"agency and communion are, for most people, modular — psychologically, one is active at any given time; their integration is the exception. What the virtuous have done that other leaders have not is reconciled the duality of human existence."
        Frimer JA et al. Hierarchical Integration of Agency and Communion: A Study of Influential Moral Figures. J Pers 2012; DOI 10.1111/j.1467-6494.2011.00764.x

     “Agentic heroes separate to fight the dragon; only heroes on the higher, mythological level, integrating agency and communion . . . raise their swords to battle the real dragon within.” 
        Nasby W, Reed NW. The inner and outer voyages of a solo circumnavigator: An integrative case study. Journal of Personality 1997; 65: 757–1111.

Fall in Nova Scotia

Monday, November 12, 2012

Sitting - Breath - Universe

     "The ideal of sitting is to forget the breath. ... each breath is an independent thing. Your breath and the breath of the universe are the same. You share the same breath. Sitting and breathing in stillness is like a person who just shot an arrow. A moment later the result will be there, but all you know now is that the arrow is moving all right. It has left your realm, and yet you sense it is running well."

               Kobun Chino Roshi

Buddhadharma: The Practitioner's Quarterly, Fall, 2012 

Photo: Andreati

Sunday, November 11, 2012

Seeing with Wisdom - Beyond Self

     "The eye that sees the relationship of all dharmas, all existences in this relative world, is called igen, wisdom eye. The wisdom eye observes the relationship of all beings, not just your position, but everything related, interrelated, arising, and falling. Whatever comes to the mind, comes to your being, comes to your meditation, is nothing but your portion of this relationship. So whatever is experienced or observed can become the source of teaching.
     It is very important to experience the complete negation of yourself, which brings you to the other side of nothing. You go to the other side of nothing, and you are held by the hand of the absolute. You recognize yourself as the absolute, so naturally there is no more insistence of a self, of yourself. You cannot even speak of 'no-self' within that absolute. Before this, although everyone is there and helping you, you are a closed system. When you flip to the other side of nothing, you discover everyone, everything, is waiting for you there."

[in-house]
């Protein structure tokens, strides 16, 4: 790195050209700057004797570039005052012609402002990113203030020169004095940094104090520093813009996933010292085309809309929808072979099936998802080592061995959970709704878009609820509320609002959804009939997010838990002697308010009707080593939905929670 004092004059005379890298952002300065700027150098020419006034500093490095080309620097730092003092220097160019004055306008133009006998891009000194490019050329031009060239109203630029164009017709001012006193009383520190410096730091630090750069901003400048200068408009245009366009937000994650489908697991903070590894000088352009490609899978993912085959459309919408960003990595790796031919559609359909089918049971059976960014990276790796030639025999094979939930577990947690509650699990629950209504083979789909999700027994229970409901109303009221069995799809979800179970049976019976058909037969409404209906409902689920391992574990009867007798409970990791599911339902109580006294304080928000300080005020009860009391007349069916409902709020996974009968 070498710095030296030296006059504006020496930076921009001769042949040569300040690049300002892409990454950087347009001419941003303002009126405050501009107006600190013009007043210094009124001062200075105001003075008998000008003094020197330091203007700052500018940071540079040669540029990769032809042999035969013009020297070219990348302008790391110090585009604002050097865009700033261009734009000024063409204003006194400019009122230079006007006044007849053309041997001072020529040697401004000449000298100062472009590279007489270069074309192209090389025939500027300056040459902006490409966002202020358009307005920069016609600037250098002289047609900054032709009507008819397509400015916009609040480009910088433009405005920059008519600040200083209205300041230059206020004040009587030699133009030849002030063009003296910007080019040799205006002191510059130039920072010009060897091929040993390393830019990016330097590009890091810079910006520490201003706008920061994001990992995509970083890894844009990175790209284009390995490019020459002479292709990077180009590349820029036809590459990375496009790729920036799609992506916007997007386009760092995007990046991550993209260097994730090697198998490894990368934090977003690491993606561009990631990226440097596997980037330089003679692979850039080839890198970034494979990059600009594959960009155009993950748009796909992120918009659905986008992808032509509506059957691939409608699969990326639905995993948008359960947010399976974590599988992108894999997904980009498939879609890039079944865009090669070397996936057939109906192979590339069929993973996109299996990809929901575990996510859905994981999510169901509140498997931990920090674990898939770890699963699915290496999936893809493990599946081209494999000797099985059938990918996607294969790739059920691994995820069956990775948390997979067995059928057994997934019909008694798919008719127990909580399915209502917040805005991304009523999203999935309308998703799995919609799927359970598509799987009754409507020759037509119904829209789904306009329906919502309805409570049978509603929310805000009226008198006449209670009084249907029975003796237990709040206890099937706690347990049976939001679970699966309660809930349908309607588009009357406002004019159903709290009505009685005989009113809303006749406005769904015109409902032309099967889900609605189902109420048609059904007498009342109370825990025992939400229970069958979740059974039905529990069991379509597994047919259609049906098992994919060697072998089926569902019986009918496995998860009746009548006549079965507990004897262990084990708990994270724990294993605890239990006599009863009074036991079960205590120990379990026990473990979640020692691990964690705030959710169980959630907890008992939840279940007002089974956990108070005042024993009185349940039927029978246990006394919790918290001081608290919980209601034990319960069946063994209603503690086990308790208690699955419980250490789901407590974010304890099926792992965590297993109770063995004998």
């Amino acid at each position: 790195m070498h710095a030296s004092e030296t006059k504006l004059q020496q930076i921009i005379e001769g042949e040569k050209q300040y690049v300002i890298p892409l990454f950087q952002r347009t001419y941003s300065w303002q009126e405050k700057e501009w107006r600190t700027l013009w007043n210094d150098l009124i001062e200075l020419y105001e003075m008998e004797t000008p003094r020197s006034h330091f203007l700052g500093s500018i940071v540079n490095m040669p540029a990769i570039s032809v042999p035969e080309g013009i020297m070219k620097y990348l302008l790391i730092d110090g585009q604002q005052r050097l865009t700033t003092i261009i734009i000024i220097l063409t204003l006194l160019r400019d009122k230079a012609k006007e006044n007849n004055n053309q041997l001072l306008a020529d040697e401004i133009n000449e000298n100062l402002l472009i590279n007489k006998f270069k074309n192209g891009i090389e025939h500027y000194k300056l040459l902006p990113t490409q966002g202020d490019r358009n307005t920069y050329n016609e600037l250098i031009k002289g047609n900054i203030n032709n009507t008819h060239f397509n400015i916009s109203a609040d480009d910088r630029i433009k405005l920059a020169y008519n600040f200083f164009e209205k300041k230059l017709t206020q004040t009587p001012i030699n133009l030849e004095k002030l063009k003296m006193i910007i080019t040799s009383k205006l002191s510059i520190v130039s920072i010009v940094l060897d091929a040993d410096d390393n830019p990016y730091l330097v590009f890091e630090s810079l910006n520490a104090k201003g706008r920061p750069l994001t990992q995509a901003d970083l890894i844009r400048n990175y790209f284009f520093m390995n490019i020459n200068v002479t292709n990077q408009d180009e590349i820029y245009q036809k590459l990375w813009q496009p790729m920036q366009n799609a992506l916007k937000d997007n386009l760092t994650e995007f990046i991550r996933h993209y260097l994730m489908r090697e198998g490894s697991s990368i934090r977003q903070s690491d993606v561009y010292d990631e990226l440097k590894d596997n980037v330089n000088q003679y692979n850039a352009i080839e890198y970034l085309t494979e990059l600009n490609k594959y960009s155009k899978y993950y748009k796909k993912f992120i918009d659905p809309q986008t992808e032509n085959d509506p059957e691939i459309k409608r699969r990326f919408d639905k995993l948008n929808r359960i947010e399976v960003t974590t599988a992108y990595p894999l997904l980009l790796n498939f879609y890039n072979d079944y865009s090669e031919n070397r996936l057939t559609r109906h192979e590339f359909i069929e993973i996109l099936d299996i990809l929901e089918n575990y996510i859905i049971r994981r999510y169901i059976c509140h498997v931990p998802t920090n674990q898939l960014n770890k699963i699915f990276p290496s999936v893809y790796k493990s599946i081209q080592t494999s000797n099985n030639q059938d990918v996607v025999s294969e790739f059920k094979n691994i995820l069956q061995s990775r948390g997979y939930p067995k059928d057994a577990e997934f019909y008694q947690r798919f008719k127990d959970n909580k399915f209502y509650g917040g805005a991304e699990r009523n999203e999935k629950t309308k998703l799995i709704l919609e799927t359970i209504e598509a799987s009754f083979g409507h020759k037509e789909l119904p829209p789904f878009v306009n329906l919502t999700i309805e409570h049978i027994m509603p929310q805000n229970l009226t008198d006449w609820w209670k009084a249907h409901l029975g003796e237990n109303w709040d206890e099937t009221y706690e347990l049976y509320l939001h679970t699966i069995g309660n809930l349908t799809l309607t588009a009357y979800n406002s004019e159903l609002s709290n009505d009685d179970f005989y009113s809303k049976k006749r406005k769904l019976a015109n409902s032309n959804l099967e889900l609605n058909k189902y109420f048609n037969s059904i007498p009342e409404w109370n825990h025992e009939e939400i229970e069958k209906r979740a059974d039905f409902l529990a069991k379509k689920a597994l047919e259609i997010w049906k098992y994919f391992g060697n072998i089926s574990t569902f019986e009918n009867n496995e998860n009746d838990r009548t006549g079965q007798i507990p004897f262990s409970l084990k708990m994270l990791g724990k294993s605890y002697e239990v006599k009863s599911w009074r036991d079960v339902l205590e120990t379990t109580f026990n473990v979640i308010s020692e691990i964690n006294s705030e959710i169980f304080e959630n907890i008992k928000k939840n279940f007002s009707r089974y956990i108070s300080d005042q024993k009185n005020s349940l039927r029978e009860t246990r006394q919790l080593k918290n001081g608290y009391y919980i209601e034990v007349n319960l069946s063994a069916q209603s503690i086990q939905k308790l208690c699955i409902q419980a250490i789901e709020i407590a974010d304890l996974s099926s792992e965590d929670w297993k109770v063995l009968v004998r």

Kobun Chino Roshi

Buddhadharma: The Practitioner's Quarterly, Fall, 2012 

Photo: mattersdorff

Saturday, November 10, 2012

Love - where we Begin & End & ...

         "I was born when all I once feared
          I could love.”                               
      Rābiʿah al-Baṣrī

     “At the bottom of my grievance against a world gone mad, I discovered the vulnerable child who still didn’t know that love was fully available or truly reliable.”

        Welwood J. "Perfect love, imperfect relationships. Healing the wound of the heart." Trumpeter, Boston, 2006.

Photo: JohanAT

Thursday, November 8, 2012

Fearlessly embrace all that the present moment holds

"Confess your hidden faults.
Approach what you find repulsive. 

Help those you think you cannot help. 
Anything you are attached to, let it go. 
Go to places that scare you."                       Machik Labdron

         Phelan JP.  Practicing with Fear. Mindfulness - published online 06 September 2012. 

Montreal, Province de Quebec

Wednesday, November 7, 2012

Meaningful Communication & Spiritual Maturity

     “Even where there are irreconcilable differences in doctrine and in formulated belief, there may still be great similarities and analogies in the realm of religious experience… On this existential level of experience and spiritual maturity, it is possible to achieve real and significant contacts and perhaps much more besides.”           Thomas Merton

Lipsey R. Freedom in the midst of action. Tricycle, Fall 2012

Fall in Nova Scotia

Tuesday, November 6, 2012

The Middle Way transcends extremes

     "The middle way says don't fall into an extreme. Extremes are dead ends. There everything is crystallized and solid, it creates it's own opposition, nothing can move. I want to give you an example of a person who's gone through some rigors in life, and here is how he sees things now:
     'I've come to see:
• we have an instinct for right and wrong, and push it aside when it's inconvenient; 
• that the more deeply we're motivated by emotion, the more insistently we pass it off as reason; 
• that denial is a force to be reckoned with, and our principle obstacle; 
• that ethical codes are as likely to produce hypocrisy as goodness; 
• that belief is precarious, especially when it demands certainty; 
• that no religious, scientific or academic faith can be trusted that can't laugh at itself; 
• that the only way to respect truth, is to take it with a pinch of salt; and 
• that life leads nowhere, until we consciously take the direction it provides.'       Stephen Schettini"

Ken McLeod
"There is no enemy: A toolkit for change" Buddhist Geeks Conference 2011